Is There a Maximum Late Fee in California?
Although California law doesn’t cap late fees at an exact dollar amount, they have to be reasonable—which generally means less than 10% of the monthly rent.
When it comes to late fees for rent, the laws in California aren't as cut and dry as they are in some other states. But your landlord can’t charge you whatever they want, either. Late fees have to be reasonable, which generally means that they’re based on any extra costs associated with your landlord receiving the money behind schedule—bank fees, for instance. If your landlord can’t prove that you paying rent late negatively impacted them in any way, then they’ll have a hard time justifying their fee in court. Judges in California often consider late fees up to 10% of the monthly rent to be reasonable.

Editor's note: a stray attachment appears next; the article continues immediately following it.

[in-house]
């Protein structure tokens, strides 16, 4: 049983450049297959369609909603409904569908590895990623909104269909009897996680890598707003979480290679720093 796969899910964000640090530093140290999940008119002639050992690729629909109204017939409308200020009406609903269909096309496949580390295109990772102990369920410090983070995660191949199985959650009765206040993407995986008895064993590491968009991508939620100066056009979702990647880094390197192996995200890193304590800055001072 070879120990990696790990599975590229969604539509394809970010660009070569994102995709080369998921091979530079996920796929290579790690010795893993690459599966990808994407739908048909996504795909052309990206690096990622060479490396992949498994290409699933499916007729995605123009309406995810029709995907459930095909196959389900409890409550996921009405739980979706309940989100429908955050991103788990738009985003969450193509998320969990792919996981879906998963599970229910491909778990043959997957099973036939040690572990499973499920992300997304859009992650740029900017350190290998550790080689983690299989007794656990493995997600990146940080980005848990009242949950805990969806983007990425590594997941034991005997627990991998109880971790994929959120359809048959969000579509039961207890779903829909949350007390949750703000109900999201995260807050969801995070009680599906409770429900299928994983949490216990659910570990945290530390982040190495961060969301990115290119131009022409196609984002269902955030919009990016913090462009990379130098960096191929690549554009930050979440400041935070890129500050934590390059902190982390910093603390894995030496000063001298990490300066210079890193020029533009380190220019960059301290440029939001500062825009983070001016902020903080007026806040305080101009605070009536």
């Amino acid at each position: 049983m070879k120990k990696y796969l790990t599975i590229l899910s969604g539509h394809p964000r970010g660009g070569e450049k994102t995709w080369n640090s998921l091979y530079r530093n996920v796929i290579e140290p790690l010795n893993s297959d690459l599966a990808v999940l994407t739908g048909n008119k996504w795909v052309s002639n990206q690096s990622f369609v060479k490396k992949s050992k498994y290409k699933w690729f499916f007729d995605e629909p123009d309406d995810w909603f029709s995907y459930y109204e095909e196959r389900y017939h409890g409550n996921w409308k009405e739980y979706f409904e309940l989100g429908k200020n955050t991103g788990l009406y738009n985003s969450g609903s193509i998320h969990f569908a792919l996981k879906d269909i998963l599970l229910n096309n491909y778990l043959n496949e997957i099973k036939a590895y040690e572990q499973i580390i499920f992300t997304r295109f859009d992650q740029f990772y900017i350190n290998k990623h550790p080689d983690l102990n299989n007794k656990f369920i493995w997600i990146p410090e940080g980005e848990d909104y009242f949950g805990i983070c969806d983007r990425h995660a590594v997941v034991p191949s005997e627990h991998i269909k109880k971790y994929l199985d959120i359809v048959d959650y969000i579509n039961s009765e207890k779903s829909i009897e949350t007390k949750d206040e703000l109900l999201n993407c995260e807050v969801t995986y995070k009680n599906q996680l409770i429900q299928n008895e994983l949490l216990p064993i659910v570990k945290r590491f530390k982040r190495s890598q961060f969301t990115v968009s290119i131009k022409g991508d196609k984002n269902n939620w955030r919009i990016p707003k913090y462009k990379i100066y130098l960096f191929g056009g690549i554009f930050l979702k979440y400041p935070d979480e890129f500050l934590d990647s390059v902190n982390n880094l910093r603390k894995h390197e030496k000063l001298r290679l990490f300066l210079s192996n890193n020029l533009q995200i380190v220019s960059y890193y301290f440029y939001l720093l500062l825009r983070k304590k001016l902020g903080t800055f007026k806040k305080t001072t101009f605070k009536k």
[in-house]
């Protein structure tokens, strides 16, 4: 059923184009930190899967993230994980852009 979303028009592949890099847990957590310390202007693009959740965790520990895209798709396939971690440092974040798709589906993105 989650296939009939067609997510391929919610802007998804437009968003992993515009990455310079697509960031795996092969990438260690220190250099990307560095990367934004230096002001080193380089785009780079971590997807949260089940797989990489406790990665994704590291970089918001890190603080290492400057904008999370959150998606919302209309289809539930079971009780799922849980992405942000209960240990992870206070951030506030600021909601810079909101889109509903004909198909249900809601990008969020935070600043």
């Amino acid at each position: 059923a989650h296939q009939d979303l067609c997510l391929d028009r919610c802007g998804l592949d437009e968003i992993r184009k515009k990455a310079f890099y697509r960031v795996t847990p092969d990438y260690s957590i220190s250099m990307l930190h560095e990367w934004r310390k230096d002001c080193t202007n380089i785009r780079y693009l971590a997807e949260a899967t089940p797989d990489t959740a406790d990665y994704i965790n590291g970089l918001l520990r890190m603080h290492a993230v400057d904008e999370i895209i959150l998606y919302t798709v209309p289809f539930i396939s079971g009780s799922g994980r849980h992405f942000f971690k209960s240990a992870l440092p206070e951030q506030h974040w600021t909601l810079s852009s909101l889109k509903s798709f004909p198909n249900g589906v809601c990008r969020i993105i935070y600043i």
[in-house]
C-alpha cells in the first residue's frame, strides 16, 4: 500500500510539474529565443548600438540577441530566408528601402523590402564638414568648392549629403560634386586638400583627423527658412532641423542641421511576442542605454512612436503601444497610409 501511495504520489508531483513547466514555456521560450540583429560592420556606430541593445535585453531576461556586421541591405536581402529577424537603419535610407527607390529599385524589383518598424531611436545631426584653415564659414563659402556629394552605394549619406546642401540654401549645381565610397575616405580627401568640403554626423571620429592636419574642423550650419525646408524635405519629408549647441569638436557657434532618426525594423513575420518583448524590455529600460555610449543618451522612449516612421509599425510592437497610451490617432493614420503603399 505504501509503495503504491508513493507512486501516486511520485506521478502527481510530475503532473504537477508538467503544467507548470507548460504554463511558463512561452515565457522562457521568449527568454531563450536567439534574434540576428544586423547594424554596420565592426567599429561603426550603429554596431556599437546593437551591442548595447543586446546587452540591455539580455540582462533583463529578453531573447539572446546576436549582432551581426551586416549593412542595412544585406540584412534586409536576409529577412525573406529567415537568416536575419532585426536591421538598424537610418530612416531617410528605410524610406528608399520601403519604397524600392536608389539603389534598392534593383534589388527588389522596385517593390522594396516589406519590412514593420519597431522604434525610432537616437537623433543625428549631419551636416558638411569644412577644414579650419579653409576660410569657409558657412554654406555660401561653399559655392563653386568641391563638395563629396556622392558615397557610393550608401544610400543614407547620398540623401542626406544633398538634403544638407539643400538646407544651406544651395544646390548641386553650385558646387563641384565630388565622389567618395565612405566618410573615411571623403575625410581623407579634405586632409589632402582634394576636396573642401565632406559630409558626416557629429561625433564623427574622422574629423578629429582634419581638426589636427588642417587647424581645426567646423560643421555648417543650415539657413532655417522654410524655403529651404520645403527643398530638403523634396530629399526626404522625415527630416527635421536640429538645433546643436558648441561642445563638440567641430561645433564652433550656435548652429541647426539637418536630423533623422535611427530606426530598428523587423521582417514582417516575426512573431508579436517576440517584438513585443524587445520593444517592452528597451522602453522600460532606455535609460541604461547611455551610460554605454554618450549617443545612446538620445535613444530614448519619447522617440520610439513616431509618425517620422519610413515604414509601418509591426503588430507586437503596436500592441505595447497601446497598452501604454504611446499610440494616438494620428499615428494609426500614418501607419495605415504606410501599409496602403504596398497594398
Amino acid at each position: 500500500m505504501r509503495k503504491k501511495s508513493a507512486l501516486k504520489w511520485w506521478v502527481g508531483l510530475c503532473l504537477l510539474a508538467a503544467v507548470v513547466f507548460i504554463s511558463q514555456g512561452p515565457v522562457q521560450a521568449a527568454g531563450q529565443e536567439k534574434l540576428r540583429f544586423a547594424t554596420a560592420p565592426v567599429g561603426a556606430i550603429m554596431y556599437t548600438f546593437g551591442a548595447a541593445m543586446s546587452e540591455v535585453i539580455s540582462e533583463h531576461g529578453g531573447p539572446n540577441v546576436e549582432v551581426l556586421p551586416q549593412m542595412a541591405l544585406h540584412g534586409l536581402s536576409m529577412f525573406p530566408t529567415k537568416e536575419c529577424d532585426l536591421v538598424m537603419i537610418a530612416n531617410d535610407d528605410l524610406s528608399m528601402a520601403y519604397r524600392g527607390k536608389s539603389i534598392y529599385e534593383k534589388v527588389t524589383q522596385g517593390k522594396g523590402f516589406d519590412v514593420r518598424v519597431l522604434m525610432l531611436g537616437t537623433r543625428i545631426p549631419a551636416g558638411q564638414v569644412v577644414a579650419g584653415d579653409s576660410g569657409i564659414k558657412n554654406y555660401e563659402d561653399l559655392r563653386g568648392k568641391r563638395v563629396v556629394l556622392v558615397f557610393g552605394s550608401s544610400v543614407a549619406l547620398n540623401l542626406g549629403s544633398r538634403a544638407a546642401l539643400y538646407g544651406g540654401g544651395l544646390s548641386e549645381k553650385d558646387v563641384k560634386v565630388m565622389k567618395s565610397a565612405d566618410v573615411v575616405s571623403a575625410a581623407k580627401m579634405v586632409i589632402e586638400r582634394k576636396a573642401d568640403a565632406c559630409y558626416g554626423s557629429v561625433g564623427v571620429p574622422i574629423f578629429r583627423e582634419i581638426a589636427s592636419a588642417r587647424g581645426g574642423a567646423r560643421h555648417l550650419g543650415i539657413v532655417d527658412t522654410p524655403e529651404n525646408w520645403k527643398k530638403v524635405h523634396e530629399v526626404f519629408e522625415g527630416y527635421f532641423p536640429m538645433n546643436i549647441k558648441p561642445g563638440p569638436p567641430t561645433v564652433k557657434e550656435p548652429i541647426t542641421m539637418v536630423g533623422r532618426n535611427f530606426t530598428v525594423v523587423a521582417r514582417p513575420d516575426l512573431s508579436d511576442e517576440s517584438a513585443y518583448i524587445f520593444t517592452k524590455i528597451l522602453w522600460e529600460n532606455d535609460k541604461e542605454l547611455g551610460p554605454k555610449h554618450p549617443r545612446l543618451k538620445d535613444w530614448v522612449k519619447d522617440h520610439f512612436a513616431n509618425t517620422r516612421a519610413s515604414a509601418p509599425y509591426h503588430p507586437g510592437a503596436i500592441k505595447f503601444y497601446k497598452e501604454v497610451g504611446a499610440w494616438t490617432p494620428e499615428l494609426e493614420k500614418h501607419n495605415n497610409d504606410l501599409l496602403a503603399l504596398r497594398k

But none of this matters if your lease doesn’t explicitly mention a late fee! Your landlord can only charge a fee for late rent if it’s spelled out in a written lease agreement signed by both of you. Otherwise, it’s illegal under California law.
The information provided on this website does not, and is not intended to, constitute legal advice.